New claims for US jobless benefits hit a three-month low as economy picks up

City A.M. Reporter
New US claims for jobless benefits hit a near three-month low last week, suggesting some let up in the labour market’s distress but likely not enough to keep the Federal Reserve from easing monetary policy further.

Initial claims for state unemployment benefits dropped 11,000 to 445,000, the lowest since 10 July, the Labour Department said yesterday. Financial markets had expected claims to edge up to 455,000.

Sales at US retail chains last month also showed unexpected strength. US same-store sales rose 2.8 per cent, according to Thomson Reuters data which tracks 28 top chains, beating analysts’ estimates for a 2.1 per cent increase.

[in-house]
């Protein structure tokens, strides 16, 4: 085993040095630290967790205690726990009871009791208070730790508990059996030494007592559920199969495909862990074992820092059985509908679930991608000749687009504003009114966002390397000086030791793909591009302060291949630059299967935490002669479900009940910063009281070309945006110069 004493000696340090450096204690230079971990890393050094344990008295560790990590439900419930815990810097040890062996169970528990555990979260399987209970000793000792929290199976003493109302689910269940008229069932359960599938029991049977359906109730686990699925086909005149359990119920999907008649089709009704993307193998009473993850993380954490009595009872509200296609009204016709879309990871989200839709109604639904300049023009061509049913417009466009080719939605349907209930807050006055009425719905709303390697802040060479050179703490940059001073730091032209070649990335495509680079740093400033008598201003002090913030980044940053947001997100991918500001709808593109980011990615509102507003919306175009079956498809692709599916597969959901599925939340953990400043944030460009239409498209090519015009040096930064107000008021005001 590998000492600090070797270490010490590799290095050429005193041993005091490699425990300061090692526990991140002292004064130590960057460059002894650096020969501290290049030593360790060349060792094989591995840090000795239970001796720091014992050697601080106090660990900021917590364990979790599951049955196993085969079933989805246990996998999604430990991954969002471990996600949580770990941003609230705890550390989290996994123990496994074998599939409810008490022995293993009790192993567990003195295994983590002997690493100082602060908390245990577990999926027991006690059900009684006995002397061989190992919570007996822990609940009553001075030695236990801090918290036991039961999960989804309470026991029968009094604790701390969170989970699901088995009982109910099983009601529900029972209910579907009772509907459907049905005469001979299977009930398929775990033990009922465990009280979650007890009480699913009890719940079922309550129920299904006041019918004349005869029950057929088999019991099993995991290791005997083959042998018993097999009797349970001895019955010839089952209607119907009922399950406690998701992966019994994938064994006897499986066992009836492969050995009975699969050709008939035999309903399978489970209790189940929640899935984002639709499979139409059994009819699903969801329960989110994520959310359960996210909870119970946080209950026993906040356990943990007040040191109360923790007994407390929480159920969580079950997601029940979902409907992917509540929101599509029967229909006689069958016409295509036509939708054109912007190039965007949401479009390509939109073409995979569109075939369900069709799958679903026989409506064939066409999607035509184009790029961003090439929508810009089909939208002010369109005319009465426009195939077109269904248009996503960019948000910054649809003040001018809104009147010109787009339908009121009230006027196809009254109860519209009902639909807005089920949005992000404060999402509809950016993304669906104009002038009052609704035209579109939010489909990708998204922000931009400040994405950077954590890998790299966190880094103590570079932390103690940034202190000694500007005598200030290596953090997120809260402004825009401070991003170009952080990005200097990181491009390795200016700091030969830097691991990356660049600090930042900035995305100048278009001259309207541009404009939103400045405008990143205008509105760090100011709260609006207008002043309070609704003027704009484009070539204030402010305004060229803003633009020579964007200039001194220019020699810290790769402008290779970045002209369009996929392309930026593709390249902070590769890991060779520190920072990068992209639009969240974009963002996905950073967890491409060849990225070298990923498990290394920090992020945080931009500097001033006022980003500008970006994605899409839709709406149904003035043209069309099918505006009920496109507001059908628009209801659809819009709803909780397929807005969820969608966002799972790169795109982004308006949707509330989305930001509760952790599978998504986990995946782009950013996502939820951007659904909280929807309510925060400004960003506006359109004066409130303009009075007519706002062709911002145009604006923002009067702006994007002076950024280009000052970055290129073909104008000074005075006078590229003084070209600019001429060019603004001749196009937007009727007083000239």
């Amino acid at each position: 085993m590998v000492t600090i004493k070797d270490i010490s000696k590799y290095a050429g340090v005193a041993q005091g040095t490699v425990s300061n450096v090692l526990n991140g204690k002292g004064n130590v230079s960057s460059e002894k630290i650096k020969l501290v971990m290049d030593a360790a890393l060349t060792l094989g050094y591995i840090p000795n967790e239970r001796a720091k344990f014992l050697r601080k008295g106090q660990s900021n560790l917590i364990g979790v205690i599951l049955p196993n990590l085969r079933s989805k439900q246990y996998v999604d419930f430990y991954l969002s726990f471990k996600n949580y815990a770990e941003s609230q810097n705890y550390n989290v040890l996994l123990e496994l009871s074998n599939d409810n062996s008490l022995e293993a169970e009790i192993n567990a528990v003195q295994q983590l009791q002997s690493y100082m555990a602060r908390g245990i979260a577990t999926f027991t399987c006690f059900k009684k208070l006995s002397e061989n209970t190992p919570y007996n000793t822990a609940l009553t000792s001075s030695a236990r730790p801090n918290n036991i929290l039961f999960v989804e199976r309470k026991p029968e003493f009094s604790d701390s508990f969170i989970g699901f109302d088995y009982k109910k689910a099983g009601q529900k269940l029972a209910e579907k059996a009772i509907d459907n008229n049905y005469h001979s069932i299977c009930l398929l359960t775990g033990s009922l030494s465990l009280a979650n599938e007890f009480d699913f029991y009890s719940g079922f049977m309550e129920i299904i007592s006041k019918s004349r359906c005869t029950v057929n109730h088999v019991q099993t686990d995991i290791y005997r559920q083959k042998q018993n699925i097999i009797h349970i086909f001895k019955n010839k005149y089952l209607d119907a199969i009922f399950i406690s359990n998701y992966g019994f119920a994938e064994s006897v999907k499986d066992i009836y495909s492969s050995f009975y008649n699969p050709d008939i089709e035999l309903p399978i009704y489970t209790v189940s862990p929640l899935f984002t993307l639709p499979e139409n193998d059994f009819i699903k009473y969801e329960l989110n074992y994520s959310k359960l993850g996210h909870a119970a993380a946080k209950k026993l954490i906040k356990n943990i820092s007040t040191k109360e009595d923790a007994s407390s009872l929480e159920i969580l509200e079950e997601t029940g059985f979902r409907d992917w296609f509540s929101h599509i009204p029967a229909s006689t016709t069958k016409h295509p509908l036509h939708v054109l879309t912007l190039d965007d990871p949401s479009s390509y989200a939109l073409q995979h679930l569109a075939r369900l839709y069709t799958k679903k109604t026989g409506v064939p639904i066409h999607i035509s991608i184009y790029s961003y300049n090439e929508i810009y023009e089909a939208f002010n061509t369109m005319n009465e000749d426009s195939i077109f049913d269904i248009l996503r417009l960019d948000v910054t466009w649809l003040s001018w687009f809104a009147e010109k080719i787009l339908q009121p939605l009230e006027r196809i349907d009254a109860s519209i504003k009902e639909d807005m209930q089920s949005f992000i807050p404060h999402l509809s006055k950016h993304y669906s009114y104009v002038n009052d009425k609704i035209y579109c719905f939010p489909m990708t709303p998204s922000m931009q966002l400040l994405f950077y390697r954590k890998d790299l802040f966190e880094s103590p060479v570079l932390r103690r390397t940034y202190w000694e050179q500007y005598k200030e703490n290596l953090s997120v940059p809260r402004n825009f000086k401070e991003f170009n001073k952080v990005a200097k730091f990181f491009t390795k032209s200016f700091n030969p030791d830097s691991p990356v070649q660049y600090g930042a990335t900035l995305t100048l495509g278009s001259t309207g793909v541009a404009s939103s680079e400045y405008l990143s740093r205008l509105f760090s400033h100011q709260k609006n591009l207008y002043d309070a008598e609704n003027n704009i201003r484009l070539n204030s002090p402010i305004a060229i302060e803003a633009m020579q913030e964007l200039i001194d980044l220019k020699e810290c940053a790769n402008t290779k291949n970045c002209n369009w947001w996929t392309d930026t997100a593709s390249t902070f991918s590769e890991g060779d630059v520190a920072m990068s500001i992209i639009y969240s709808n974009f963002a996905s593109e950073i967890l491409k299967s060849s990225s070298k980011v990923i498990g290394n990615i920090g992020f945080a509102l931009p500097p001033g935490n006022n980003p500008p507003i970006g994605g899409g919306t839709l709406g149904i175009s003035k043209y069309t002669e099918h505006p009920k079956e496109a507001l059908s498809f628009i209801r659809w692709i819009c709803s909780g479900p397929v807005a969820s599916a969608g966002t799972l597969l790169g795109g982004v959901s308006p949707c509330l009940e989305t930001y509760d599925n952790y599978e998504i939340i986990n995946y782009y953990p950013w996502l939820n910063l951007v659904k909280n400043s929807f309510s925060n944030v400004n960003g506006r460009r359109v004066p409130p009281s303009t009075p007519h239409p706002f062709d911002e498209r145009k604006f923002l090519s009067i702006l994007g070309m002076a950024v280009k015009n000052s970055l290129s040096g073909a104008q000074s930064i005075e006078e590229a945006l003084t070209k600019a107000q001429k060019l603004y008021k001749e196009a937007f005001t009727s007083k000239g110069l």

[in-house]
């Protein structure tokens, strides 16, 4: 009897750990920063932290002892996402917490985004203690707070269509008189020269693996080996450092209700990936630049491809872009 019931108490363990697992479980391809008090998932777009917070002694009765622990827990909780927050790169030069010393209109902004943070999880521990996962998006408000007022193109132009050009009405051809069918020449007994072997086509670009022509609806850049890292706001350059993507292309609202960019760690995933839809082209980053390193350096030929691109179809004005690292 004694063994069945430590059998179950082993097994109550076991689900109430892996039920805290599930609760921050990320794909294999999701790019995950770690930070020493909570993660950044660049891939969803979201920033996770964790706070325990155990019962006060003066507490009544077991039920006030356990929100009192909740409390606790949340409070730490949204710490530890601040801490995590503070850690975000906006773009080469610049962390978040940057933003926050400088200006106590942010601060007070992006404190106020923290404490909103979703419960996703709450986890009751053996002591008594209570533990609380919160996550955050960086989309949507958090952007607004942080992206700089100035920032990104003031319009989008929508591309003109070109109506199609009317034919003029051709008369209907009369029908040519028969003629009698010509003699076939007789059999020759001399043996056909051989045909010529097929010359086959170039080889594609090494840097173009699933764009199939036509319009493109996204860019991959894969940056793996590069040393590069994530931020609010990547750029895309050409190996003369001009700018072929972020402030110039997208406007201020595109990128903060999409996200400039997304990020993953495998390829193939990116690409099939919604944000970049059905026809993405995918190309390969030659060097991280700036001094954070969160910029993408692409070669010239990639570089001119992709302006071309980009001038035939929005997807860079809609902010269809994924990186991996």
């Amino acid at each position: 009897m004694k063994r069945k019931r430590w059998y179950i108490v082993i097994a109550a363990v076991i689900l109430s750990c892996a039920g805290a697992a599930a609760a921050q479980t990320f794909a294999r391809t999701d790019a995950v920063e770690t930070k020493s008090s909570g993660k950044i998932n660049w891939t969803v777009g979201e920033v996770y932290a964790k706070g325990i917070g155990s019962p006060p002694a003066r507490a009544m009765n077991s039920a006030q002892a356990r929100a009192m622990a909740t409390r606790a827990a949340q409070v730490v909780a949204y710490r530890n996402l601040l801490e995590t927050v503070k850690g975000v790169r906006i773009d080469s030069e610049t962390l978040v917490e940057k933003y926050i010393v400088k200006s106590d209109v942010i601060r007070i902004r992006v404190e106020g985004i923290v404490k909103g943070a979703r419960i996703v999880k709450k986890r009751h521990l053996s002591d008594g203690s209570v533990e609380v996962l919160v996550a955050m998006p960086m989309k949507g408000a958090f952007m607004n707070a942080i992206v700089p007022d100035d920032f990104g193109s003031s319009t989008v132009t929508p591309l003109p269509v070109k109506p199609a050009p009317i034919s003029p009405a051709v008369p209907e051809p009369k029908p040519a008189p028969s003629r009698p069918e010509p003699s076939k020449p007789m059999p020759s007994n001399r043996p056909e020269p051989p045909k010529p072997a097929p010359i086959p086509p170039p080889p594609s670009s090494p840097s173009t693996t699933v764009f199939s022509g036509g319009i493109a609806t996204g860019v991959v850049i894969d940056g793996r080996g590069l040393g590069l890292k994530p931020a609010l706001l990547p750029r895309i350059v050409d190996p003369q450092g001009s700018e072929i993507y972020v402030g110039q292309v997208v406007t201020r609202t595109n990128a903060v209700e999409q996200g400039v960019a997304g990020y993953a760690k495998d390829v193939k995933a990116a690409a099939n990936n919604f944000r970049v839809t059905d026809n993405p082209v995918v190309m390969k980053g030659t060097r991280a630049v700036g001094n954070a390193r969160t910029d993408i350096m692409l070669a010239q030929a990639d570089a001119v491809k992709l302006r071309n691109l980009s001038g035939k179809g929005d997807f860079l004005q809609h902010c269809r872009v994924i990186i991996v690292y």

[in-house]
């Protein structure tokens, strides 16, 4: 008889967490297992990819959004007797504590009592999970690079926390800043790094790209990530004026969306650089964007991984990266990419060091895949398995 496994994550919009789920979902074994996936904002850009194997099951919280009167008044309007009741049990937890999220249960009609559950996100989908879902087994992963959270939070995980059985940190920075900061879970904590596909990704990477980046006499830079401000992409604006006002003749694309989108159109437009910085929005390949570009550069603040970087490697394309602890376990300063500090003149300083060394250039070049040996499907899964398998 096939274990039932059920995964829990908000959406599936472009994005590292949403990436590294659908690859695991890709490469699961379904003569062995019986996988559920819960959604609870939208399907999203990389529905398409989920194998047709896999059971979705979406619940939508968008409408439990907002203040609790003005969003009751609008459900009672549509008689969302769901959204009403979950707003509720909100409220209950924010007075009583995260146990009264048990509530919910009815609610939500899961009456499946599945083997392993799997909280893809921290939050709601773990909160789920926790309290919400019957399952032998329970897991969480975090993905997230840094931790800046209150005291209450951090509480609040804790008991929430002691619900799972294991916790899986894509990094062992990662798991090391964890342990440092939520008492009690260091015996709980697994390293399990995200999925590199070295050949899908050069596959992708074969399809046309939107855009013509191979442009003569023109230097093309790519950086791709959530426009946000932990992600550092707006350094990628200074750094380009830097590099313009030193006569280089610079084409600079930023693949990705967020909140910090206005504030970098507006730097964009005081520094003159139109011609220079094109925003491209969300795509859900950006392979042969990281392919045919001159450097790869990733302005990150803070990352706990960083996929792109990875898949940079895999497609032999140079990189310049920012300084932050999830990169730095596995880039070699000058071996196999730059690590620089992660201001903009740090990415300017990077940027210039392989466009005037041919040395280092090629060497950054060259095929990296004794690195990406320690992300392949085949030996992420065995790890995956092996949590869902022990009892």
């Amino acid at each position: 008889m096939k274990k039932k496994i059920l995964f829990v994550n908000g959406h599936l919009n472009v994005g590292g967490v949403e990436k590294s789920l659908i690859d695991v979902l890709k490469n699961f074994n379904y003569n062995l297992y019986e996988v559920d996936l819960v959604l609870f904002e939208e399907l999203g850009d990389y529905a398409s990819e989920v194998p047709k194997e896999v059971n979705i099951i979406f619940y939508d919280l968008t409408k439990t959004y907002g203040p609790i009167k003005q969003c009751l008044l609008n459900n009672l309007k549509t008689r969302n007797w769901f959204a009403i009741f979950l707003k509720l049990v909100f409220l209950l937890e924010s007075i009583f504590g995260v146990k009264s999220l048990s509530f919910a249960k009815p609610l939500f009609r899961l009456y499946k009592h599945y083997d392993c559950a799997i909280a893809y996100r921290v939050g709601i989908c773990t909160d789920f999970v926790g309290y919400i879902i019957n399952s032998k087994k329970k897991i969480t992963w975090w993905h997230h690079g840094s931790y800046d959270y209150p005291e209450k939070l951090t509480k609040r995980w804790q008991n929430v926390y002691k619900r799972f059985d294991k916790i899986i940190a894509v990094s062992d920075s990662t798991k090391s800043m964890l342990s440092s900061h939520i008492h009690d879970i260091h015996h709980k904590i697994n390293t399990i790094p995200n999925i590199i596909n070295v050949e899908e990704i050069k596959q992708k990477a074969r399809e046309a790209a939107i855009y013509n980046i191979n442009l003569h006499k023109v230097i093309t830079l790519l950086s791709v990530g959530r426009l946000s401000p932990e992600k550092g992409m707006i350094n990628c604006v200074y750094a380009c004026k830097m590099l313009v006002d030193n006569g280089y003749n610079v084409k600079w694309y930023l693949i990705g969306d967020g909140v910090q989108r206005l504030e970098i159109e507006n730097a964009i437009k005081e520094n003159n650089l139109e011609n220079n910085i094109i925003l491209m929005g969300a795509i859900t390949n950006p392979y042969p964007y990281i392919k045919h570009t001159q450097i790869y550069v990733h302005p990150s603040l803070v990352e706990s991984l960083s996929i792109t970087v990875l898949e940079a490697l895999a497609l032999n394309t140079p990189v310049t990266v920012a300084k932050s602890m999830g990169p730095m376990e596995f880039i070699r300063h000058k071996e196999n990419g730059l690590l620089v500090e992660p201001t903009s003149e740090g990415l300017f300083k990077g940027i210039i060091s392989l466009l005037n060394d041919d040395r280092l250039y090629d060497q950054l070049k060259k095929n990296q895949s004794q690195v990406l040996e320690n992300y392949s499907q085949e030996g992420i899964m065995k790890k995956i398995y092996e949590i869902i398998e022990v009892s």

Sales, which rose for the 13th straight month, were boosted by back-to-school buying.

The US central bank’s policy-setting committee meets on 2-3 November. The Fed, which cut overnight interest rates to near zero in December 2008, has already pumped $1.7 trillion (£1.1 trillion) into the economy by buying mortgage-related and government bonds.

The prospect of further bond purchases pushed the dollar down to a 15-year low against the Japanese yen and an all-time low against the Swiss franc yesterday.

Financial markets will likely take a further cue from a government report on September employment later today.